Livestock emissions and the air we breathe

Posted by Christine, August 31, 2011

Free presentation by  Dr. Frank Mitloehner, Air Quality Extension Specialist, Department of Animal Science,

University of California-Davis and Dr. John M. Bonner, Executive Vice President/CEO, CAST

Large livestock production facilities create air quality issues that can result in ominous clouds of protest or favorable breezes that bring economic gains for the community. The purpose of this new CAST Issue Paper is to go beyond the generalizations and accusations often associated with the air quality topic. Experts from six universities examine a large amount of data and focus their information and conclusions around the key livestock areas: swine, poultry, dairy, and beef. Their science-based analyses look at a wide scope of issues including (1) greenhouse gas emissions, (2) the logistics of manure storage facilities, (3) the U.S. Environmental Protection Agency efforts to monitor emissions, (4) economic implications, and (5) mitigation technologies and management practices. Federal, state, and even local regulation of air emissions from animal production has been steadily increasing, creating uncertainty for producers and the industries. This paper examines how to use science-based information to help all stakeholders involved in animal production as they strive to preserve resources and maintain the quality of life.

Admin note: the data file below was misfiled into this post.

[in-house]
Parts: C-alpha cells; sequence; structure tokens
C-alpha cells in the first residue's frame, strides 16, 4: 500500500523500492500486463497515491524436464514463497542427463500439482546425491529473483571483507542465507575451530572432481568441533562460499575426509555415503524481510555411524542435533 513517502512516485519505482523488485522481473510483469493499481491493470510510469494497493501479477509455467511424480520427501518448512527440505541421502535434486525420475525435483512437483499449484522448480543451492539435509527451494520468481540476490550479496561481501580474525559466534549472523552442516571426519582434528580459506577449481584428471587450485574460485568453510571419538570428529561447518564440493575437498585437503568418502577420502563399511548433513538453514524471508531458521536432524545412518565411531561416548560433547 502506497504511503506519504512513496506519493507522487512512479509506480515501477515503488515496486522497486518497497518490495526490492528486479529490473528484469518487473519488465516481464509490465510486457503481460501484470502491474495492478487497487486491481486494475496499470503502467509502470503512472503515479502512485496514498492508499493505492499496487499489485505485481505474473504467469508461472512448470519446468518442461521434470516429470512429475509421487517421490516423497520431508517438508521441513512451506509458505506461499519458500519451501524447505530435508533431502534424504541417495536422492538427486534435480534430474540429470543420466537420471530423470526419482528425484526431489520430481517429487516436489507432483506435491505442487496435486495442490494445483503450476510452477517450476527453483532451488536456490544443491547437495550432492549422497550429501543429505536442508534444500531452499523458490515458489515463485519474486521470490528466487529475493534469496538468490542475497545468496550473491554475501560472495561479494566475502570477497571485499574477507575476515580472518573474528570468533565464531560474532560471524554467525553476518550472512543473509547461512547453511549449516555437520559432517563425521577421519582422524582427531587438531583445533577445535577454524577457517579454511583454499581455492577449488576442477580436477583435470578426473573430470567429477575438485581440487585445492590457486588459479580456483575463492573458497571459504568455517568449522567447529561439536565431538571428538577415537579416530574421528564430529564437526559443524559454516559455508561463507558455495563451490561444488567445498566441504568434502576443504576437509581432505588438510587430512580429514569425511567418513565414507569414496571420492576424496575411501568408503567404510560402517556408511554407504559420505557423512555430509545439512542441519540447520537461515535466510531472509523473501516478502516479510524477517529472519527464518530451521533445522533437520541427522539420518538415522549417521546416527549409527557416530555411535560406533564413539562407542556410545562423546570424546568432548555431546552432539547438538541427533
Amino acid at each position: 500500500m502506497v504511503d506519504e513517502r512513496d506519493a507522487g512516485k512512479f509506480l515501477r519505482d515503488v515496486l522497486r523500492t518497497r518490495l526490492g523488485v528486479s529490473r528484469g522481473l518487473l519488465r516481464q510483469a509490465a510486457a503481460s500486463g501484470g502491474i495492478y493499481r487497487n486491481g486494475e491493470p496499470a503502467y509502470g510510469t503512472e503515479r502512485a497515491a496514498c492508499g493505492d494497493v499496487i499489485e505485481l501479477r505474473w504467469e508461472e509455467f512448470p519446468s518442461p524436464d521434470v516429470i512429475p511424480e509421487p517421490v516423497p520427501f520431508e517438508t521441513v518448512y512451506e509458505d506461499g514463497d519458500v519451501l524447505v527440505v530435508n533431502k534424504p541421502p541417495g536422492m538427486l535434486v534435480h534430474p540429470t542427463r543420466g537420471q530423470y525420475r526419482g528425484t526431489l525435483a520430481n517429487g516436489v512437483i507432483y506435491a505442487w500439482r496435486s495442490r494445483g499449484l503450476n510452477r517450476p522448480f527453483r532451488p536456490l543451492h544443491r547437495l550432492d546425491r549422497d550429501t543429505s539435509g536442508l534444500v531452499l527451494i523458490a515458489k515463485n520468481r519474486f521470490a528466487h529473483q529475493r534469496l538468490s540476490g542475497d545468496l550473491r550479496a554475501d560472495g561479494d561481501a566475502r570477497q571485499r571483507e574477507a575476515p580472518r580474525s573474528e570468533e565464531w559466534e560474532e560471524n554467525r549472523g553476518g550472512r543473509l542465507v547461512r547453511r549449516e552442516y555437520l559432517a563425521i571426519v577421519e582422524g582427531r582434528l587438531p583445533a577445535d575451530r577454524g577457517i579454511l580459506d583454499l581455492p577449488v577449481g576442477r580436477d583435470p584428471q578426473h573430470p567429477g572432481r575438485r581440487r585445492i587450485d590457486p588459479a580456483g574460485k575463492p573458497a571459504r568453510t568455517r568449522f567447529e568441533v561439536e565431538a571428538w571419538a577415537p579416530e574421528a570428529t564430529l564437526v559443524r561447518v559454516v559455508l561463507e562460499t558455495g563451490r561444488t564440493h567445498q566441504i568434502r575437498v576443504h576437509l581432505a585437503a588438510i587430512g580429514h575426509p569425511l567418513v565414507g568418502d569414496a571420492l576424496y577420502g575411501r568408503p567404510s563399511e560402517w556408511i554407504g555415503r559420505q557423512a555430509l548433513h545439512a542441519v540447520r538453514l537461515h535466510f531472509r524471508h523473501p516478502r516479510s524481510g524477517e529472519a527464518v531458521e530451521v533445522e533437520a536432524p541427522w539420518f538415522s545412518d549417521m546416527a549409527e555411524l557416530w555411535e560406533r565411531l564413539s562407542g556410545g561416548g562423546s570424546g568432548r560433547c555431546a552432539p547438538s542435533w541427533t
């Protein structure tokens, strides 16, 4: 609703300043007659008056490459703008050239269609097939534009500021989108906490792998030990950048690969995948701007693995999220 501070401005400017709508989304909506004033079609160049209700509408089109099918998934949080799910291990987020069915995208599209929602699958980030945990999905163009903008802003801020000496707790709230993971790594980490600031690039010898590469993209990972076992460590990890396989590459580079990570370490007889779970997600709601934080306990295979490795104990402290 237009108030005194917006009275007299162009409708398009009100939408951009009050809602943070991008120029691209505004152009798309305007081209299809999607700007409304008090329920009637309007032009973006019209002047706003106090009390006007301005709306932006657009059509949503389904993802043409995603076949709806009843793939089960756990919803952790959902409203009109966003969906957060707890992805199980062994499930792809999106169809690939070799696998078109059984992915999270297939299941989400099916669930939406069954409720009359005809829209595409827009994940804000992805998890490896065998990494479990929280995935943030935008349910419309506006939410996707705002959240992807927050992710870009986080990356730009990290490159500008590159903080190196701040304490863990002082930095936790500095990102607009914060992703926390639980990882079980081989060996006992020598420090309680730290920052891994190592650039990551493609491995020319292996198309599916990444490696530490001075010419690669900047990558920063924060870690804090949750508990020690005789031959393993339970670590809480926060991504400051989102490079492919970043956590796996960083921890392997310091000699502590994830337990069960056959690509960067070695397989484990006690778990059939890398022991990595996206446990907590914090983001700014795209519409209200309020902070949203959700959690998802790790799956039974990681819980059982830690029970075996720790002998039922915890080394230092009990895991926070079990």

TIME: 2:00 p.m. EDT

DATE: Monday, September 19, 2011

LOCATION: American Farm Bureau Federation

6000 Maryland Avenue SW (7th St. and Maryland Ave.)

Suite 1000W

Washington, D.C.

This presentation is free and open to the public.  If you cannot attend the presentation on September 19th, a video will be available on the CAST website (www.cast-science.org) after the 19th.  The full text of Air Issues Associated with Animal Agriculture: A North American Perspective (Issue Paper 47, 24 pp.) may be accessed free of charge on the CAST website at www.cast-science.org, along with many of CAST’s other scientific publications. The paper also is available in hard copy for a shipping/handling fee.